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PNS Daily Newscast - September 20, 2019 


A whistleblower complaint against President Trump sets off tug-of-war between Congress and the White House; and students around the world strike today to demand action on climate change.

2020Talks - September 20, 2019. (3 min.)  


Climate change is a big issue this election season, and global climate strikes kick off, while UAW labor strikes continue.

Daily Newscasts

Will the Next President be a "Great Lakes President?"

A poll found Great Lakes voters would be less likely to vote for a presidential candidate promising cuts to restoration funds for Lake Erie and the other Great Lakes. (Sam DeLong/Flickr)
A poll found Great Lakes voters would be less likely to vote for a presidential candidate promising cuts to restoration funds for Lake Erie and the other Great Lakes. (Sam DeLong/Flickr)
September 20, 2016

COLUMBUS, Ohio - Whether it is Hillary Clinton or Donald Trump, a broad coalition is hoping that whoever takes the White House is a "Great Lakes president." At the 12th Annual Great Lakes Restoration Conference kicking off today in Sandusky, advocates will call on both campaigns to make protecting the Great Lakes a presidential priority.

Todd Ambs, the campaign director for the Healing Our Waters-Great Lakes Coalition explained that includes supporting the Great Lakes Restoration Initiative, which has spurred nearly 3,000 projects in the region over the past seven years.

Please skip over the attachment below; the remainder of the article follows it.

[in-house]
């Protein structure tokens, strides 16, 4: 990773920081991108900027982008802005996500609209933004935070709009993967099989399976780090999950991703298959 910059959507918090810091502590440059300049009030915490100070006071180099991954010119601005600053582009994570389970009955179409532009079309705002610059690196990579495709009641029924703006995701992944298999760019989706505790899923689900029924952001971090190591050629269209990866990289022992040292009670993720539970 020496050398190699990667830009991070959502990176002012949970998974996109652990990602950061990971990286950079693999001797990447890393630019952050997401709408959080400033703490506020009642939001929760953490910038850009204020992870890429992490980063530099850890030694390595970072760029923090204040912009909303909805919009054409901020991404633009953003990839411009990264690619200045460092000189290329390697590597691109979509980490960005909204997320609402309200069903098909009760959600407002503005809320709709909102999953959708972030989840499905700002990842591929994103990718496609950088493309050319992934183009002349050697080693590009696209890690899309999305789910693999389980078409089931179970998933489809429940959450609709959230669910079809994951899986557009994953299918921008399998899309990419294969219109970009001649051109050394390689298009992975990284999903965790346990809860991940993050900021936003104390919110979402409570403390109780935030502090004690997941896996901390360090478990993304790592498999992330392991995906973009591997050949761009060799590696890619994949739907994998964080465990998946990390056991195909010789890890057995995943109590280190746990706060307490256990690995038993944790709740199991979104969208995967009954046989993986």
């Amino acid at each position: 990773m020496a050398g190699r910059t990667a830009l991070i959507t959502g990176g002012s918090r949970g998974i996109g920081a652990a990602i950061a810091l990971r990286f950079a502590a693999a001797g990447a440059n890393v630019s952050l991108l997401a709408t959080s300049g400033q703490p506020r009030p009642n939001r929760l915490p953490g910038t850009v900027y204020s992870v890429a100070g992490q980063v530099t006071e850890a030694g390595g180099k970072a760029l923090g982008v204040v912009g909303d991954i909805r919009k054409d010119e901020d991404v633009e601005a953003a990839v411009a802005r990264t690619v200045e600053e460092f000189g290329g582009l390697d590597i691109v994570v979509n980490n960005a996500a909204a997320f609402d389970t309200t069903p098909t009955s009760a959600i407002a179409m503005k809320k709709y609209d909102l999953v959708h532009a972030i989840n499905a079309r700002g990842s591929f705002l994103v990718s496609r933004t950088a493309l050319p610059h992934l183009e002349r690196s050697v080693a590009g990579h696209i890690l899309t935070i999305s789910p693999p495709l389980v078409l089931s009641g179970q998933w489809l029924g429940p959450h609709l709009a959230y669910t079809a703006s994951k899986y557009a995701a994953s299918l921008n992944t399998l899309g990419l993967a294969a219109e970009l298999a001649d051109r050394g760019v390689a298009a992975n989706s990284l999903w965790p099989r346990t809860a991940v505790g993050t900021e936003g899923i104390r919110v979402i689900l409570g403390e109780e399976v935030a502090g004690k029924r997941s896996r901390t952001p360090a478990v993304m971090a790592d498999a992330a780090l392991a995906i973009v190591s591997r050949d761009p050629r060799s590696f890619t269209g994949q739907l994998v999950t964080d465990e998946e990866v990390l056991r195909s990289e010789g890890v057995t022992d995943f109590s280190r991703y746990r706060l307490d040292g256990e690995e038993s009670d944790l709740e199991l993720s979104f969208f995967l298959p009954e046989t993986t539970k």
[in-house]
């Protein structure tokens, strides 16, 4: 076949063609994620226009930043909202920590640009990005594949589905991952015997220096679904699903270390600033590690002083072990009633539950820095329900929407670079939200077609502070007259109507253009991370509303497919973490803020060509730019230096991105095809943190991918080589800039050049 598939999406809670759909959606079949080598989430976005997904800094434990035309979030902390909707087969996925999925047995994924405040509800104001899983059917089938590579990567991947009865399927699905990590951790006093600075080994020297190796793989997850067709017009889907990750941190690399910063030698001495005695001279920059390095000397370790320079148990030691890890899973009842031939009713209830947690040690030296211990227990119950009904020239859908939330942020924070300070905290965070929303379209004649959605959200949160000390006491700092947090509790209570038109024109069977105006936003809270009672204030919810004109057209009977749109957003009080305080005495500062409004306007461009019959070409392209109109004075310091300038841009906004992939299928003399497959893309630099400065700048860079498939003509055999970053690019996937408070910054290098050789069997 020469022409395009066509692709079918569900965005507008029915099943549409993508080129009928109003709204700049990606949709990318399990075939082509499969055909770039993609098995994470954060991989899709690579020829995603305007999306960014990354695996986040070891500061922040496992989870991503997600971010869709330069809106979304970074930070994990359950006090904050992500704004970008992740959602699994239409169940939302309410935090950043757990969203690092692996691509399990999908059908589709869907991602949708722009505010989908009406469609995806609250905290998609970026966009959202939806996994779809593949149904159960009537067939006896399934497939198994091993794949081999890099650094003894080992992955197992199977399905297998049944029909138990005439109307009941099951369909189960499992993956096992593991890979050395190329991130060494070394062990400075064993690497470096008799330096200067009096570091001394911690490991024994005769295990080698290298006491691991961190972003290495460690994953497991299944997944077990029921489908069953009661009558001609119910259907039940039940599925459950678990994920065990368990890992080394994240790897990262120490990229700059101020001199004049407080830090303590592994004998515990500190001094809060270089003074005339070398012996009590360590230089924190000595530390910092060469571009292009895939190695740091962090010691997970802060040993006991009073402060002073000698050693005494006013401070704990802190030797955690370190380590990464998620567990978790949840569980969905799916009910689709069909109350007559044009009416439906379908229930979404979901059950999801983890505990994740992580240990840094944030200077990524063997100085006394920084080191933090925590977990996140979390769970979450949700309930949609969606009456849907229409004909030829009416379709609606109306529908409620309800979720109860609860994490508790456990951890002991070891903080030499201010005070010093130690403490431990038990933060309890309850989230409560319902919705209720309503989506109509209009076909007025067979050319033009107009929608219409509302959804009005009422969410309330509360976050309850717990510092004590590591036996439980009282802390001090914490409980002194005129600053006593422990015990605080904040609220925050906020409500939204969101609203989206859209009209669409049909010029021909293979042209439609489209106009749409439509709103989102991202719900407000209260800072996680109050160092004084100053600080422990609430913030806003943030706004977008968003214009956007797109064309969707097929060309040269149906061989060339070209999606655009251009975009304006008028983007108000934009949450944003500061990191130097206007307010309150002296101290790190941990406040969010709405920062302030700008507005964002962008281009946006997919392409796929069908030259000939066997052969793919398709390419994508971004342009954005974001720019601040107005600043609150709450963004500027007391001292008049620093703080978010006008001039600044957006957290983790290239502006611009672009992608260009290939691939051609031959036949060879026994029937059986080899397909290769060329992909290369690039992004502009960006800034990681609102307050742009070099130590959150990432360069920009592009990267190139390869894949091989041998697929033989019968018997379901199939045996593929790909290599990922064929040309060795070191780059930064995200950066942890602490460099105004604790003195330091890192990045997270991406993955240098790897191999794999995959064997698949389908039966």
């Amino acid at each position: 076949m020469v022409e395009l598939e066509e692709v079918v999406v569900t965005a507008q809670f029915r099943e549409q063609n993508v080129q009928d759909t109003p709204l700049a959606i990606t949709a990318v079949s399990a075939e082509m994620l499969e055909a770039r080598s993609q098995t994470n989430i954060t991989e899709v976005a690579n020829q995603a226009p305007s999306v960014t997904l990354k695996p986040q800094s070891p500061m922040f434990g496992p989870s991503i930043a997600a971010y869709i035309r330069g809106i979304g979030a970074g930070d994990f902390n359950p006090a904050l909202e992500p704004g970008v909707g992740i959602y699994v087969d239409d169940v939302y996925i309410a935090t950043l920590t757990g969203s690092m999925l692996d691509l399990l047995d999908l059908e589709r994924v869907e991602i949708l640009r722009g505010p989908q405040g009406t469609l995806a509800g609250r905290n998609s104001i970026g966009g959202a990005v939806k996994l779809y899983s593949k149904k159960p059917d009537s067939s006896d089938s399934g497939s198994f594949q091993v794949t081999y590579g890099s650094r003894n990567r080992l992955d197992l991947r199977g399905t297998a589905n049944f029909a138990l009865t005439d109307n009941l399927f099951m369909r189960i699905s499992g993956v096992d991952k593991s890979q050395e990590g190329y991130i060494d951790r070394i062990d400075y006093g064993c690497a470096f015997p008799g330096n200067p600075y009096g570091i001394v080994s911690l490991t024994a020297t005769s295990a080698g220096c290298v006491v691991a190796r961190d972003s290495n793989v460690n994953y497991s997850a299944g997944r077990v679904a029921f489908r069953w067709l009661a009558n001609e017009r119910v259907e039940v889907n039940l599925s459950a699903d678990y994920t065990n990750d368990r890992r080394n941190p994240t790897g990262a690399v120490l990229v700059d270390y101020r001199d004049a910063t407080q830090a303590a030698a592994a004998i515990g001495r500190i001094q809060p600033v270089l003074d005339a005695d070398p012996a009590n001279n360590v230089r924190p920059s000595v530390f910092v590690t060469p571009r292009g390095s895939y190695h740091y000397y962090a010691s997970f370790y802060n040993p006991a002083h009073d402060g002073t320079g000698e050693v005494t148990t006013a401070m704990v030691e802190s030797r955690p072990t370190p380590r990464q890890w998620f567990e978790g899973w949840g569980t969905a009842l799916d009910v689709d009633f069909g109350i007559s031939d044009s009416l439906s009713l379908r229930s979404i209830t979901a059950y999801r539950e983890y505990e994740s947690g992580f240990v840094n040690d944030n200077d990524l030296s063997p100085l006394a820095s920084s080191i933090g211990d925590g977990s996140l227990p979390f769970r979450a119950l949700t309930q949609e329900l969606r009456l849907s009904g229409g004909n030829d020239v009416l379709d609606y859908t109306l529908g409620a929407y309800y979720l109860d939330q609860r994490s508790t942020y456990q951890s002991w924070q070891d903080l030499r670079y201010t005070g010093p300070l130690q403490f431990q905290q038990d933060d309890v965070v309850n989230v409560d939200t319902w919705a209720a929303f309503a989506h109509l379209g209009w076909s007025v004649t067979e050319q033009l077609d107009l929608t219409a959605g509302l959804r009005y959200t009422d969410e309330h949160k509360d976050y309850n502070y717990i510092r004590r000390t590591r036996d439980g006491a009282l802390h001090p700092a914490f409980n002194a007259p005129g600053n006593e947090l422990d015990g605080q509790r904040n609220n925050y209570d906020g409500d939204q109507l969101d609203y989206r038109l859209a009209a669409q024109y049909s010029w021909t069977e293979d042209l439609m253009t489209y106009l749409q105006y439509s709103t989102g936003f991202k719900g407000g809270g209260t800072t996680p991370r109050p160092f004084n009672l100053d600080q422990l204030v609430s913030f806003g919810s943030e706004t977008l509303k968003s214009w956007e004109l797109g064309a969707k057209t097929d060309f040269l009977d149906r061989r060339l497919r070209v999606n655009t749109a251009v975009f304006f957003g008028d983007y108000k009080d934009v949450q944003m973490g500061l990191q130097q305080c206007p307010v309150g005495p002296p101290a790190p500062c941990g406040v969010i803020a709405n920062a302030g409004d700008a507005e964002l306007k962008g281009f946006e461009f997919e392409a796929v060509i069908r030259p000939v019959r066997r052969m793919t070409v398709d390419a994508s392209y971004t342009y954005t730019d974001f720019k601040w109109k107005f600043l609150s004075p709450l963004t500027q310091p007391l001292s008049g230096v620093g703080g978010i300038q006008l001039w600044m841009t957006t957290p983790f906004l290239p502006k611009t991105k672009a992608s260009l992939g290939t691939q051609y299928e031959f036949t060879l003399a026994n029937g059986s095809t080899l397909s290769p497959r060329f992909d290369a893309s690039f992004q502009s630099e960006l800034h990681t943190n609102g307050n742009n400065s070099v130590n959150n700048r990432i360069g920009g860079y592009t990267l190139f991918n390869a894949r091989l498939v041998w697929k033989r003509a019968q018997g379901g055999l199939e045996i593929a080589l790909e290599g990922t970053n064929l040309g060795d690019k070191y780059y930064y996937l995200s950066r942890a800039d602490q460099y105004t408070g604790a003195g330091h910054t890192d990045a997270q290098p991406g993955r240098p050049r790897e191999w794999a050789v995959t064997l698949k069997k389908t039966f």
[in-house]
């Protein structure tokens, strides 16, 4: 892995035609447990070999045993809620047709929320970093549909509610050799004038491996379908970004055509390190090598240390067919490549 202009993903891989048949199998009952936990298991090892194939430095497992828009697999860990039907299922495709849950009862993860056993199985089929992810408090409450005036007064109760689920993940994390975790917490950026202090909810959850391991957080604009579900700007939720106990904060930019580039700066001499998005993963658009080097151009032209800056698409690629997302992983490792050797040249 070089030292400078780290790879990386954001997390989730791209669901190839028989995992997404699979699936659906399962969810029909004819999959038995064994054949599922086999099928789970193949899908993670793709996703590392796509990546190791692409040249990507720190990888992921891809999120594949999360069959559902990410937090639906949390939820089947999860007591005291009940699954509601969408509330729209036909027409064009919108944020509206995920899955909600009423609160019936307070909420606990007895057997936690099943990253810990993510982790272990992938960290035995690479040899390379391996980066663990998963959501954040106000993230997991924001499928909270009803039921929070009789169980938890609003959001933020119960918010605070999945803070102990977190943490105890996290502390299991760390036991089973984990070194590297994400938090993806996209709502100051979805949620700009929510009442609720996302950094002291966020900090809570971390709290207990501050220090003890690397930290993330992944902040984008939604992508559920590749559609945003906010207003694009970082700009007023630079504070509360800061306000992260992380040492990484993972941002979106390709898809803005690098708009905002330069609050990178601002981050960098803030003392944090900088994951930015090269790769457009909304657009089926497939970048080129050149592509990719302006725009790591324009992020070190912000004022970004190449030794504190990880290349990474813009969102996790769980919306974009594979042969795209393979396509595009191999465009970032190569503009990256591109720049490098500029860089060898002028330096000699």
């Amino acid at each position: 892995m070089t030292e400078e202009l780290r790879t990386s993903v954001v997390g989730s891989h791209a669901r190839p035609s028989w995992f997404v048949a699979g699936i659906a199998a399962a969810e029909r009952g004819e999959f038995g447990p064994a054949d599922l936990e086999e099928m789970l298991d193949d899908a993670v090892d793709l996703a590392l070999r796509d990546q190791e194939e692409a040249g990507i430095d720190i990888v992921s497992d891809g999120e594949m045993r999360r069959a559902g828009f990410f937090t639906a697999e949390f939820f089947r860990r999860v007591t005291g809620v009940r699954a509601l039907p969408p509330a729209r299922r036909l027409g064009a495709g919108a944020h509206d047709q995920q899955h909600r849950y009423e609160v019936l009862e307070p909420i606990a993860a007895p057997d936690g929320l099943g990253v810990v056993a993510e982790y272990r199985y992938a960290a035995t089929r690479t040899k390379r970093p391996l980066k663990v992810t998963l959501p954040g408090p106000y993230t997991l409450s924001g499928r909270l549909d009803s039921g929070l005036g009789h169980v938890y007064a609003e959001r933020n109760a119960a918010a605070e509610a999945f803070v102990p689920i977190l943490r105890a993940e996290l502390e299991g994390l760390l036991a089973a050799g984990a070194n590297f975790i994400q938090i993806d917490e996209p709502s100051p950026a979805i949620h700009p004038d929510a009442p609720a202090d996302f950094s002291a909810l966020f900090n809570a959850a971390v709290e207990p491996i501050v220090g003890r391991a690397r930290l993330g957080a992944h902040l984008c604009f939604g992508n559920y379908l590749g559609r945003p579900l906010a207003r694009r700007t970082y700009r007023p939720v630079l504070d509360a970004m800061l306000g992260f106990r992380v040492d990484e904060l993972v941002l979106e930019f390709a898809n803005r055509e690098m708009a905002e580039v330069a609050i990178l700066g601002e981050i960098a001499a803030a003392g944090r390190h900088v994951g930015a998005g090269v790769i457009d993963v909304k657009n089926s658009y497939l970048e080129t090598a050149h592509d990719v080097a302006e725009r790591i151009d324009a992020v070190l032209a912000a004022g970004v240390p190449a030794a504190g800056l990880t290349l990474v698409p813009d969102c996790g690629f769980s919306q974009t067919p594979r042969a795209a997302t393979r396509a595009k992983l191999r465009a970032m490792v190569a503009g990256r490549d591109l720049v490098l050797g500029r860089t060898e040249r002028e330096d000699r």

"We've really seen a lot of tremendous progress on some of the challenges facing the Great Lakes, we have much more work to do," he said. "There's no question that there are significant challenges that remain, but we've really seen some good progress."

Great Lakes protection has received support from former President George W. Bush and President Barack Obama, as well both Republicans and Democrats in Congress. Representatives from the Clinton and Trump campaigns are to speak at the conference on Thursday during a campaign forum, which will be broadcast live on Facebook.

Kristy Meyer, managing director of natural resources with the Ohio Environmental Council, said the Flint water crisis and the 2014 algal bloom in western Lake Erie that poisoned Toledo's water supply highlight the need for clean water investments. And she believes the next president should stand up for the millions of people who depend on the Great Lakes for drinking water, jobs, and recreation.

"Looking at the things that this region has been dealing with over the past couple of years between toxic algae and lead, drinking water issues," she said. "I would think it would be in the best interest of the president to pay attention to the health of such a large population."

A 2016 poll of voters in Great Lakes states found more than 6-in-10 strongly support continued funding for the Great Lakes Restoration Initiative. It also revealed voters would be less likely to vote for a presidential candidate promising cuts to federal restoration funds.

Mary Kuhlman, Public News Service - OH